A strong backlog is a tool which allows more accurate sales forecast and production planning. Due to the high cost of some OEM products, backlog is subject to volatility, particularly over relatively short periods. A portion of the Companys backlog is related to multi-year contracts that will generate revenue in future years. The following table shows backlog at March 31, 2006 and December 31, 2005, as well as the portion of backlog which is or was expected to be recognized within twelve months of these dates:
Inventory is one of the Companys significant assets. As of March 31, 2006, the Company had $145.5 million in inventory. Raw materials and work in process inventory have increased in anticipation of future increased sales activity. Inventory turned at a rate of approximately 3.3 times in the first quarter of 2006. Inventory turns is calculated based on cost of sales and the average inventory balance during the prior twelve months. The Company believes that it has appropriately recorded at the lower of cost or market any slow moving or obsolete inventory in its financial statements. The factors that could reduce the carrying value of the Companys inventory include reduced demand for aftermarket parts due to decreased sales volumes attributable to new or improved technology or customers discontinuing the use of the Companys older model machines, which could render inventory obsolete or excess. With the exception of the normal inventory obsolescence provision recorded in the ordinary course of business, the Company does not anticipate recording any significant inventory impairments.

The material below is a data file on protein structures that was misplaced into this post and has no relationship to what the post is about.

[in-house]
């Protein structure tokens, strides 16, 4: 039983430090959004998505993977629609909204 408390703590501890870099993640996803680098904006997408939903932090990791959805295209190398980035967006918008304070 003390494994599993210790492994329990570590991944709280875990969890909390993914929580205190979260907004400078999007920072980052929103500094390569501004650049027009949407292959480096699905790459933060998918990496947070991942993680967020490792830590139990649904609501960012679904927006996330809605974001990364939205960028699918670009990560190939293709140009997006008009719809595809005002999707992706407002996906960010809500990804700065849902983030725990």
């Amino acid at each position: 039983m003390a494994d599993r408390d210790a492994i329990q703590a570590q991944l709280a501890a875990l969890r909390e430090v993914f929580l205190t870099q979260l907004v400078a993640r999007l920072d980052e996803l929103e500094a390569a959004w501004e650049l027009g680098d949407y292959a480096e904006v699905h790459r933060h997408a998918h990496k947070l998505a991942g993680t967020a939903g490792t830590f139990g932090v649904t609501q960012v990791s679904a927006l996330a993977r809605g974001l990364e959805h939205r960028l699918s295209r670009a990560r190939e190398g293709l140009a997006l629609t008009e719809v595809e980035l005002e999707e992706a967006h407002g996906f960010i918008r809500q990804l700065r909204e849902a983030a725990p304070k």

Results of Operations
Quarter Ended March 31, 2006 Compared to Quarter Ended March 31, 2005
Sales for the first quarter of 2006 were $165.7 million compared with $105.5 million for the first quarter of 2005. Sales of aftermarket parts and services for the first quarter of 2006 were $112.2 million, an increase of 44.2% from $77.8 million in the first quarter of 2005. The increase in aftermarket sales reflects the Companys continuing initiatives and strategies to capture additional market share as well as
continued strong commodity prices. Aftermarket sales increased in both the United States and international markets. Machine sales for the first quarter of 2006 were $53.5 million, an increase of 93.0% from $27.7 million for the first quarter of 2005. The increase in new machine sales resulted from sustained demand and increased prices of commodities that are surfaced mined by the Companys machines. The increase in machine sales in 2006 was in all three product lines and was for both replacement machines and machines for new production requirements. Approximately $.4 million of the increase in sales for the first quarter of 2006 was attributable to a weakening United States dollar, which primarily impacted aftermarket sales (see Foreign Currency Fluctuations below).